There’s a reason we’re leading off with a picture of the crave-able curry at Zen Japanese Curry, but before we get to that, let’s take stock of the continuing moribund state of the Vegas dining scene, shall we?
On the Strip we’ve had Carmine’s and Buddy V’s open in the past month, featuring….wait for it….red and dead Italian cooking!
Coming soon from two mega-watt celebrity chefs (if the hype is to be believed) are…wait for it….wait for it….burger restaurants!
And Shawn McClain has taken his considerable gifts and given us a….wait for it…wait for it….wait for it….more pizza!
Meanwhile, on the literary front, we have SEVEN magazine’s major restaurant awards for 2013, which are chock full of such stupidities as “Most Improved Restaurant” – Twist (Really? Just when did this place stop being anything but excellent?), “Best Garnish” – some dumb cherry looking-thing at Comme Ça, and a “We’re So Over It” letterbox announcing that the writers and editors of this rag (who should know better) are soooo over “fusion confusion” — which has been a dead issue (not to mention a hackneyed phrase) among real food writers in most real food towns for almost a decade.
And BTW, Max Jacobson and Grace Bascos, please explain how you get “over” a vegetable (in their case – Brussels sprouts and kale); you either like them or you don’t.
No, the real reason for these award issues is not to impart real, usable information; they exist to make the writers and editors feel powerful (no matter what nonsense they’re spouting), and to fluff up the egos of the recipients.
The point of the preceding 254 words is to remind our loyal readers that our vaunted Las Vegas (Strip) dining revolution (1993-2008) is deader than Woodrow Wilson, and those highly paid accountants running things are playing it safer than a basic cable producer desperately searching for another pawn shop show.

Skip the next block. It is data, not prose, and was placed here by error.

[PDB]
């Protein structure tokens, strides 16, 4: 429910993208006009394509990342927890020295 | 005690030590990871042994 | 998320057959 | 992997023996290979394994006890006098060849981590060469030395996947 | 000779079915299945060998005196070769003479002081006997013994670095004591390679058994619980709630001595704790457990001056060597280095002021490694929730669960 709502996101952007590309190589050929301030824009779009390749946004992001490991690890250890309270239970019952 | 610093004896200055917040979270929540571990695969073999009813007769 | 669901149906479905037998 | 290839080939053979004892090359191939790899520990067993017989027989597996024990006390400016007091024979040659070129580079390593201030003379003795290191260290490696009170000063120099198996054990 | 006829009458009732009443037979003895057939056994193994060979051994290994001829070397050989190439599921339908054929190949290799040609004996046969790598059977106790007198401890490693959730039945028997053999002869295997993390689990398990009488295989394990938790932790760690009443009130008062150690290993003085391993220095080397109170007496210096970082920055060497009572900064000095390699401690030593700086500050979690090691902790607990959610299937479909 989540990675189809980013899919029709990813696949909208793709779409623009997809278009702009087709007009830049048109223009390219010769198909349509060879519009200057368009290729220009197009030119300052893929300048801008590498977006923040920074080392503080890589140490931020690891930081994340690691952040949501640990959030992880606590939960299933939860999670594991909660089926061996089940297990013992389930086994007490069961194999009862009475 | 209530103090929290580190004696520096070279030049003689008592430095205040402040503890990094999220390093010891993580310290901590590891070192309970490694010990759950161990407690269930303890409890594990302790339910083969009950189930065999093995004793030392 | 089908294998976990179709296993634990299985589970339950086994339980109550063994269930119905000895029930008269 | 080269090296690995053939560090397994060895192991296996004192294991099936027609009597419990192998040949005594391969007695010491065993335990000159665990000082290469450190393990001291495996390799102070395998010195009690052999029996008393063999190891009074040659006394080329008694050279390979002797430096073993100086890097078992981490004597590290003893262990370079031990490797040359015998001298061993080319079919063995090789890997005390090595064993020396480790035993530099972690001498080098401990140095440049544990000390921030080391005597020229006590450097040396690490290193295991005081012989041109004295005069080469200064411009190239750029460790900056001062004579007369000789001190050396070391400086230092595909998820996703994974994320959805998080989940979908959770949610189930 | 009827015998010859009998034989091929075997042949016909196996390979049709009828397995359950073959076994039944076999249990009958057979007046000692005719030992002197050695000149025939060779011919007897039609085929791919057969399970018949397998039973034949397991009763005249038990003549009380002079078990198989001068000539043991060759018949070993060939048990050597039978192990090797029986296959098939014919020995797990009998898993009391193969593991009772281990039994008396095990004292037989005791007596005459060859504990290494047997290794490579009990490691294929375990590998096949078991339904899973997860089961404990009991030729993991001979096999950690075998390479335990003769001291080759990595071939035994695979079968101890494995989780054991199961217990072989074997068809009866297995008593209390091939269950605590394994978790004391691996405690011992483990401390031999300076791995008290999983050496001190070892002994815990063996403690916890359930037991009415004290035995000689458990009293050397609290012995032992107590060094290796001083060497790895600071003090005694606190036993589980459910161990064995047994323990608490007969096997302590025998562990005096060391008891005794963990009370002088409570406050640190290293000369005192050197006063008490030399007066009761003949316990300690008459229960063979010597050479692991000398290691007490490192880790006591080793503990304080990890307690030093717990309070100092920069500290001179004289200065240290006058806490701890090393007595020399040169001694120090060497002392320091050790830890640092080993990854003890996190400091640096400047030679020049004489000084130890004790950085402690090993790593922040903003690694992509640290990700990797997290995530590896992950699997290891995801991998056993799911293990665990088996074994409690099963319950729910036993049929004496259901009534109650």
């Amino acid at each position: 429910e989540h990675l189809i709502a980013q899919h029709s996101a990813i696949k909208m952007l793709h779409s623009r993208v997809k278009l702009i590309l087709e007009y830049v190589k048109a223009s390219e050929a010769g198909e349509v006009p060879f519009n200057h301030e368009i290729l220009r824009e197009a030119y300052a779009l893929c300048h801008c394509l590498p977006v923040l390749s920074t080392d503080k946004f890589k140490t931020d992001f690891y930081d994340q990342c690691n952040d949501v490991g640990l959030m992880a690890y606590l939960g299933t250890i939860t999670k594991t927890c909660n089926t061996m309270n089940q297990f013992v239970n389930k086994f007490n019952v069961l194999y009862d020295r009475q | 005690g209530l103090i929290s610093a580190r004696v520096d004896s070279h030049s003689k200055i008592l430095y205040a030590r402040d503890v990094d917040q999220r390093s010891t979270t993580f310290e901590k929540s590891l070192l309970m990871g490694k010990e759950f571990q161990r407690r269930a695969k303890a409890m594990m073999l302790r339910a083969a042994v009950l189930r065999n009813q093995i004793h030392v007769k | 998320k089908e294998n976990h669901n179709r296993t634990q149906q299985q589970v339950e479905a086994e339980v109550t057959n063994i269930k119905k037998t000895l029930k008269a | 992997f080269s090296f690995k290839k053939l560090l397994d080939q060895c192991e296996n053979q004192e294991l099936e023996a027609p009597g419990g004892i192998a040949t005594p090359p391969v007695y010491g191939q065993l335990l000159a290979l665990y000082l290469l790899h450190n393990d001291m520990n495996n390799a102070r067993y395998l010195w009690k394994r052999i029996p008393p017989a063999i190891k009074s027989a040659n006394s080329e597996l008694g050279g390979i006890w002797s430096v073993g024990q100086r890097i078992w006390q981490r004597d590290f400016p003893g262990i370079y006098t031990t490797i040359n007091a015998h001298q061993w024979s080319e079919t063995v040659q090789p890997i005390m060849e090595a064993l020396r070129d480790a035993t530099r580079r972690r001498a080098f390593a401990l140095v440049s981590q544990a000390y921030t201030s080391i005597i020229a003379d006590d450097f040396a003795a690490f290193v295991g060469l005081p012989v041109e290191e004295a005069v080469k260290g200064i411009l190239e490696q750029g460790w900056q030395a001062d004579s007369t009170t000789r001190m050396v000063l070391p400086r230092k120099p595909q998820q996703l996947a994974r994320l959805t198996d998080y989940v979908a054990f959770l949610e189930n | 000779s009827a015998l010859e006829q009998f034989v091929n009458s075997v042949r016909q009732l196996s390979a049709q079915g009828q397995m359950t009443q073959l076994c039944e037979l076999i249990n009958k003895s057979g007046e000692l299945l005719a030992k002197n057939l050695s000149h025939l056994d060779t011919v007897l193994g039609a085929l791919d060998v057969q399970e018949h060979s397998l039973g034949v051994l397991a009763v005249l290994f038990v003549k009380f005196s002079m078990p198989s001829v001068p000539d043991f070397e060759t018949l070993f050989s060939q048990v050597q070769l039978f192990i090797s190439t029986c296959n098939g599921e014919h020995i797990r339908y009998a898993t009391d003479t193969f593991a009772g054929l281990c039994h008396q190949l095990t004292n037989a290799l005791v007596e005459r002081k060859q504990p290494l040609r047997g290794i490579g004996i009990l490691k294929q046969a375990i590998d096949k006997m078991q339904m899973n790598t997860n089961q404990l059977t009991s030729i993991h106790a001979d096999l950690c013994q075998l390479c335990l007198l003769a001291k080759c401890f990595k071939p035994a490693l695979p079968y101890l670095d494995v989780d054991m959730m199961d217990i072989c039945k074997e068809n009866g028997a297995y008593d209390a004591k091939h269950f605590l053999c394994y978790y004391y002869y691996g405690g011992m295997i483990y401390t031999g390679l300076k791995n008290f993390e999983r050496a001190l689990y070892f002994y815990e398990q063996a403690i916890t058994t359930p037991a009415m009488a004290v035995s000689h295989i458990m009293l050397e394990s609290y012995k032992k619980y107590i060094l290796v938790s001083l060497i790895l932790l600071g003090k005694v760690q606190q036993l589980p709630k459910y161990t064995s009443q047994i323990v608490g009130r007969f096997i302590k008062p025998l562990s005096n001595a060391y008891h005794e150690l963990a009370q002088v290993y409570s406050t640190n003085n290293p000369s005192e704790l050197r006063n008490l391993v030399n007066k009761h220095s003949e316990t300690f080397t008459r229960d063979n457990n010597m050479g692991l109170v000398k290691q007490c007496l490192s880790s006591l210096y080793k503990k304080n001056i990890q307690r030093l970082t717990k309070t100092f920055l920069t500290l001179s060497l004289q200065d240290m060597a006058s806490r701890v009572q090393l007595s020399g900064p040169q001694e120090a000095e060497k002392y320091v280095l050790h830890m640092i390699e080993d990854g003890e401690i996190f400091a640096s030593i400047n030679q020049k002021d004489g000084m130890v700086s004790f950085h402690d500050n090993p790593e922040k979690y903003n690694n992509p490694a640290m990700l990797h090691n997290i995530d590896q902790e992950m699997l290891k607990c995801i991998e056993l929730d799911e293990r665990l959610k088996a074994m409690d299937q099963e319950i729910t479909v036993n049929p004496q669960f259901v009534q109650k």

Just like television, we have become a copycat medium, and instead of exploiting our position as the world leader in concentrated, great dining options, our hotels are content to milk the old cows for all they’re worth, and regress into the know-nothing populism of glorified diner food.
For someone who had a front row seat at this revolution, it’s all really quite depressing, even if its downfall was quite predictable.
You see, ours was always a top-down transformation. There was nothing organic about it. Big money casinos, awash in cash, saw what Steve Wynn wrought with his murder’s row of restaurants at the Bellagio in 1998, and suddenly, everyone wanted in on the action. But like all non-organic changes, the results were destined to be fleeting. You can’t buy your way into gourmandia anymore than you can purchase a personality.
If we needed anymore proof of these points, we got it last week in the form of a conversation with a world-famous chef. He was in town to check on one of his places and wanted to get our read on the current status of the Vegas restaurant scene.
“The most interesting stuff is going on off the Strip with the Japanese,” was ELV’s ready response when the question was popped. Armed with iPhone photos, we then proceeded to show him the jewel box perfection of Kabuto, Raku Sweets and Zen.
“They’re not going to make much money with those,” was all he could say with a cynical shake of his head.
“It all depends on how much money you want to make,” was our stupefied reply.
And there lies the rub. Our chef, like all of them with outposts in our humble burg, was never interested in making great food here, he just wanted to make money. Making the food good enough to do that was all that ever mattered….and all that still matters to our celeb chef culture.
Because of this, ELV intends to administer frequent (figurative) floggings to these fatuous feedlots until one of them shows itself to be anything but a carpetbagging money machine.
There, we said it….and we at ELV hope you now understand the headline.
(Coming up tomorrow: Why teeny tiny Japanese restaurants are the only places you should be eating at these days.)